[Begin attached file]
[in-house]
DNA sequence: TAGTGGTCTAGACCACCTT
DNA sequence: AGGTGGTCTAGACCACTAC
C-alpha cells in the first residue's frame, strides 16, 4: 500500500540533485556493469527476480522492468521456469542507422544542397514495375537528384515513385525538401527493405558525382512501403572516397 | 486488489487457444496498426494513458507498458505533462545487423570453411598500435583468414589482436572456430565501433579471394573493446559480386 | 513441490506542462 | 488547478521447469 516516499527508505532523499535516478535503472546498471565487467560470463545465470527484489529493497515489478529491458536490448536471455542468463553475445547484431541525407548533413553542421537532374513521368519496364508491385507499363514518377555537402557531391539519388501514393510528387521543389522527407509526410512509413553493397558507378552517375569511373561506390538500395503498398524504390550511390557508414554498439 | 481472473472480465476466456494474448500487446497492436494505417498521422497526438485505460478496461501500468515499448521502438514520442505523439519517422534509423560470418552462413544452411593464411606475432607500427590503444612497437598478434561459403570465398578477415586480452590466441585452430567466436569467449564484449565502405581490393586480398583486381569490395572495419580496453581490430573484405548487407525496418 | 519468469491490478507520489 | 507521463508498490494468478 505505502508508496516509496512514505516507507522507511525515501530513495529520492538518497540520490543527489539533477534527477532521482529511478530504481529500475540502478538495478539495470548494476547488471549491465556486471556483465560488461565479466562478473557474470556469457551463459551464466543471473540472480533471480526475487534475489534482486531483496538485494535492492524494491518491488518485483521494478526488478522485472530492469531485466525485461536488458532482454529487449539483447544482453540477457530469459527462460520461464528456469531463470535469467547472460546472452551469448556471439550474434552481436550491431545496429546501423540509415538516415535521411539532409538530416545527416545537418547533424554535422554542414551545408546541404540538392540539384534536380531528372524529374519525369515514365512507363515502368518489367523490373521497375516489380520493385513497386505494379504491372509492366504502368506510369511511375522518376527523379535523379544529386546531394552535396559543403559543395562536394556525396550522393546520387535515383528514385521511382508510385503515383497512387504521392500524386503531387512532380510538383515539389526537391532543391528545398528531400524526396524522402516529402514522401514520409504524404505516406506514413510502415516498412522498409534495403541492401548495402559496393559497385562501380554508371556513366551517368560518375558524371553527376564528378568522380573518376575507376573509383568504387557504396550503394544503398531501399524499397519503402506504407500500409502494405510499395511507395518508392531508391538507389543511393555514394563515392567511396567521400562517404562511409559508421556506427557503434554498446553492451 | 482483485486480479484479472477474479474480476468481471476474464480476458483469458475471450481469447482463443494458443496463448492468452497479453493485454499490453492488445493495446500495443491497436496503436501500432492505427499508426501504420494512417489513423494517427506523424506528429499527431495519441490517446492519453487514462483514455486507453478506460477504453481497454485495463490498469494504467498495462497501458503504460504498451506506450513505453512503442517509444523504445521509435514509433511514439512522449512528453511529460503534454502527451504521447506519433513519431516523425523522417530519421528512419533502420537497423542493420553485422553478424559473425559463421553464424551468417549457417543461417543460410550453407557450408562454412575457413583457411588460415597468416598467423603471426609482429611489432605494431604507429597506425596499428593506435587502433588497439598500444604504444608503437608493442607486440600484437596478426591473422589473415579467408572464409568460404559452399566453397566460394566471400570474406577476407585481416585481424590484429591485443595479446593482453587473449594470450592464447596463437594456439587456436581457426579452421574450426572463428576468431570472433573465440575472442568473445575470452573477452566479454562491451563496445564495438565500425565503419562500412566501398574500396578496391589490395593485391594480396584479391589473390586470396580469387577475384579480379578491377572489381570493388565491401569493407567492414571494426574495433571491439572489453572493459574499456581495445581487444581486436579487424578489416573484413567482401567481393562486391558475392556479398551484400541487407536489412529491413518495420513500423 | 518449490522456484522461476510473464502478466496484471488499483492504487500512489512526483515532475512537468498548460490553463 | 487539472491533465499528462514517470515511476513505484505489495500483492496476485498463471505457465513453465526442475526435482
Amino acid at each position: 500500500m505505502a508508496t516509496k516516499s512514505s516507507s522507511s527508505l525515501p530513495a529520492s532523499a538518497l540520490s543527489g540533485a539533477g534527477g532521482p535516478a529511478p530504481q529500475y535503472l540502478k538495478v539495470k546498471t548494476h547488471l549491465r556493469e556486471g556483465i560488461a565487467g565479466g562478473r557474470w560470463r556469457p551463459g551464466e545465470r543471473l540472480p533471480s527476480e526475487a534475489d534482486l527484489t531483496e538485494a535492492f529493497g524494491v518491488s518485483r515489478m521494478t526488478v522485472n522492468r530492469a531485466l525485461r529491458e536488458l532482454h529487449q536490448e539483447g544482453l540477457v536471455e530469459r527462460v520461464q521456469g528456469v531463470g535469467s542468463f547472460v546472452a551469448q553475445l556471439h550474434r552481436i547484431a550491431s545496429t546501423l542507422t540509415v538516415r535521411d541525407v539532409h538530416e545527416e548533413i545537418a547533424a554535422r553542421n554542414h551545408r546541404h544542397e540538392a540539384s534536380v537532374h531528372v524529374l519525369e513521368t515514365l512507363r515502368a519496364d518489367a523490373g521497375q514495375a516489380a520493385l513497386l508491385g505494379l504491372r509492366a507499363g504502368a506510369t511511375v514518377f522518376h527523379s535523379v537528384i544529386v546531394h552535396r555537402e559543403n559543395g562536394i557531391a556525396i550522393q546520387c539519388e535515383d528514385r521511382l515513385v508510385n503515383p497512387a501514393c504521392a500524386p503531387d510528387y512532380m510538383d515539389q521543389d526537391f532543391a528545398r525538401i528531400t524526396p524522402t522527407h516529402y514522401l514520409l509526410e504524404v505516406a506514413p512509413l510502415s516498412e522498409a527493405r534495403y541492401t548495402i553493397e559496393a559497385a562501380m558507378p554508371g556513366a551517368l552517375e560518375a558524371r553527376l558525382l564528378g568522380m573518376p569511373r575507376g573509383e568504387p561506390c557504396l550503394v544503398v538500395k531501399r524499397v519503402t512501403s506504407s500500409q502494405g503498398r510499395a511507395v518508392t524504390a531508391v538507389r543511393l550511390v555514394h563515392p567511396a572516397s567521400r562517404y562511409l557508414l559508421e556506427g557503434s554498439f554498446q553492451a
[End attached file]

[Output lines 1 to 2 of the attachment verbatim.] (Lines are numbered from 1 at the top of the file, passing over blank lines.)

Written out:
[in-house]
DNA sequence: TAGTGGTCTAGACCACCTT